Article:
Jun 22 • 36M

Thursday’s Chorus: IRD eyed 'helicopter payments'

IRD initially couldn't find 170k bank accounts needed for Budget 2022's $350 cost of living payments; IRD also pushed back against $100 per Aucklandler helicopter money idea due to logistics

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The latest daily snapshot of the news, detail, insight and analysis on geo-politics, the global economy, business, markets and the local political economy for citizens and decision-makers of Aotearoa-NZ.
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TLDR: Evidence emerged this morning that the IRD was asked to look at delivering $100 helicopter payments to each and every Aucklander during the city’s extended lockdowns last year. It said it couldn’t do it easily.

Those logistics issues are now being confirmed with IRD struggling to find the bank accounts for 170,000 people eligible for Budget 2022’s $350 cost of living payment to non-beneficiaries earning less than $70,000 per year.

Paid subscribers can see more detail and my analysis below the paywall fold, plus an idea I put forward for a better, fairer, faster and simpler way to make helicopter money payments.

The Government considered making ‘helicopter cash’ payments of $100 per Aucklander during last year’s Covid lockdowns late last year, but IRD said it would struggle to roll out such a payment. Photo: Lynn Grieveson/The Kākā

Elsewhere in the news here and overseas:

  • CoreLogic published its latest update of its Mapping The Market tool this morning that showed 51% of Aotearoa-NZ’s suburbs had fallen in price in the last three months;

  • Infometrics published a new analysis of housing affordability this morning that showed affordability at its worst level since 1957;

  • The Human Rights Measurement Initiative’s annual report for Aotearoa New Zealand was published last night, showing tangata whenua were the most likely to suffer human rights violations in education, healthcare, housing and justice;

  • US Federal Reserve Chairman Jerome Powell told Congress this morning a ‘soft landing’ for the world’s largest economy was now a ‘very challenging’ prospect and that a recession was now a ‘possibility,’ which nudged global stock and bond prices higher on hopes Powell’s comments meant much, much higher interest rates wouldn’t be needed to bludgeon inflation lower;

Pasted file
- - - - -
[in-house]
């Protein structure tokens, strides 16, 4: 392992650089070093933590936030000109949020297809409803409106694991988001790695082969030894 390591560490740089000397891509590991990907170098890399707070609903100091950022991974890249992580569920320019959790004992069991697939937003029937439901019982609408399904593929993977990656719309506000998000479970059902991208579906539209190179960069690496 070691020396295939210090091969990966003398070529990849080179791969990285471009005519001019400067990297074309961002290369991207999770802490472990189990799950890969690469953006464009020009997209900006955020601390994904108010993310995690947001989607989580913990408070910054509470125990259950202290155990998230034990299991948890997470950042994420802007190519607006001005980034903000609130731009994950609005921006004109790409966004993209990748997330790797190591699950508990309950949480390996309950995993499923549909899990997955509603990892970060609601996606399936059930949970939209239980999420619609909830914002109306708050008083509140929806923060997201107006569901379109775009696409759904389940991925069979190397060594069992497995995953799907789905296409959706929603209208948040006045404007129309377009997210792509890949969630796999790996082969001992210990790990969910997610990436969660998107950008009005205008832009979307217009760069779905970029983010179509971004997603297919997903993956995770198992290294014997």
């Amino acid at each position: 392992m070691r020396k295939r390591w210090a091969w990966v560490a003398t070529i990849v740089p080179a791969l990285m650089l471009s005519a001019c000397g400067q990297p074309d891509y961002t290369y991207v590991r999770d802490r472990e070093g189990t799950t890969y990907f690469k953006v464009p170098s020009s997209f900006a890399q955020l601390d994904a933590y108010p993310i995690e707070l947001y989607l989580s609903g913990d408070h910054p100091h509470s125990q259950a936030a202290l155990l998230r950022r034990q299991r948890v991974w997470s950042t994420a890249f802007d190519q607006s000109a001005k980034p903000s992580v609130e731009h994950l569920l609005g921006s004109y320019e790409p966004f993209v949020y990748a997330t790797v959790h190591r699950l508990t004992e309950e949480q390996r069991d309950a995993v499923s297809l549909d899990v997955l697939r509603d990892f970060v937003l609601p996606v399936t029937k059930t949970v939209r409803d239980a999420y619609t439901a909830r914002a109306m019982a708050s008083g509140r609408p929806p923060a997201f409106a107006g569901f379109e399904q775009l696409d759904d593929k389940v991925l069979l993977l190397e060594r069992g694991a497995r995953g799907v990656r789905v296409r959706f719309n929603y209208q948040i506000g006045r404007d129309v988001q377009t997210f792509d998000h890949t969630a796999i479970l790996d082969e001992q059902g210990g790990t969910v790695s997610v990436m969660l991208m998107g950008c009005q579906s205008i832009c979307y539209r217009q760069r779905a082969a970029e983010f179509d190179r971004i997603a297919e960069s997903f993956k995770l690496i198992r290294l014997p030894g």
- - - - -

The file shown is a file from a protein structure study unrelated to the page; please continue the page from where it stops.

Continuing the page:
• Britain’s annual inflation rate rose in May to a 40-year high of 9.1%, the Office of National Statistics reported, which was above April’s rate of 9.0%, but in line with economists’ forecasts; and,

  • US President Joe Biden called on Congress overnight to suspend federal ‘gas’ taxes of 18 USc per gallon on petrol (7.6 NZc/litre) and 24 USc per gallon of diesel (9.9 NZc/litre) for three months1. CNBC


Govt eyed helicopter payments for Aucklanders

This morning we awake to news that the IRD has struggled to find the bank accounts of all the 2.1m people eligible for the $350 ‘cost of living’ payments for non-beneficiaries earning less than $70,000 per year that was announced in the Budget in May.

Also, we’ve discovered IRD argued it would not be able to easily make a ‘helicopter money’ payment of $100 per person to Aucklanders, as was suggested (and then rejected) internally by the Government late last year during extended Covid lockdowns in Auckland and the Waikato.

Jenee Tibshraeny reports for the NZ Herald-$$$’s front page story this morning that IRD initially didn’t have bank account numbers for 170,000 of the 2.1m when the $350 payment was announced in May, and has now found 130,000 of them. It thinks it will be able to get all but 11,000 of them. Jenee reported the IRD’s acting commissioner and CEO Cath Atkins told a select committee yesterday IRD had taken on 300 contractors to administer the payments over five months and expected to need as many as 750 IRD staff to handle inquiries at peak payment times.

Meanwhile, Marc Daalder reports this morning for Newsroom that the Government considered making ‘helicopter cash’ payments of $100 per Aucklander during the extended Covid lockdowns late last year, but that they decided against it after IRD warned it would struggle to roll out such a payment to all New Zealanders, let alone anything more targeted.

Citing OIA documents, Marc quotes IRD officials writing in a November 3 briefing about a suggested one-off payment to all New Zealanders that:

"Designing, implementing and administering this payment would require a significant reprioritisation of Inland Revenue's work programme. Our experience is that it would be very challenging to design and stand up an untargeted one-off payment before the end of the year.

"We need further confirmation and details on the parameters to design the payment, and to assess whether it is feasible, cost effective, and establish a timeline if Inland Revenue is asked to deliver the payment."

A week later, Marc reports ministers asked about narrowing the payment to Aucklanders only, which elicited this IRD response on November 10:

"The level of operational support required to accurately deliver a $100 payment to Aucklanders prior to Christmas would be significant and beyond Inland Revenue's current capacity.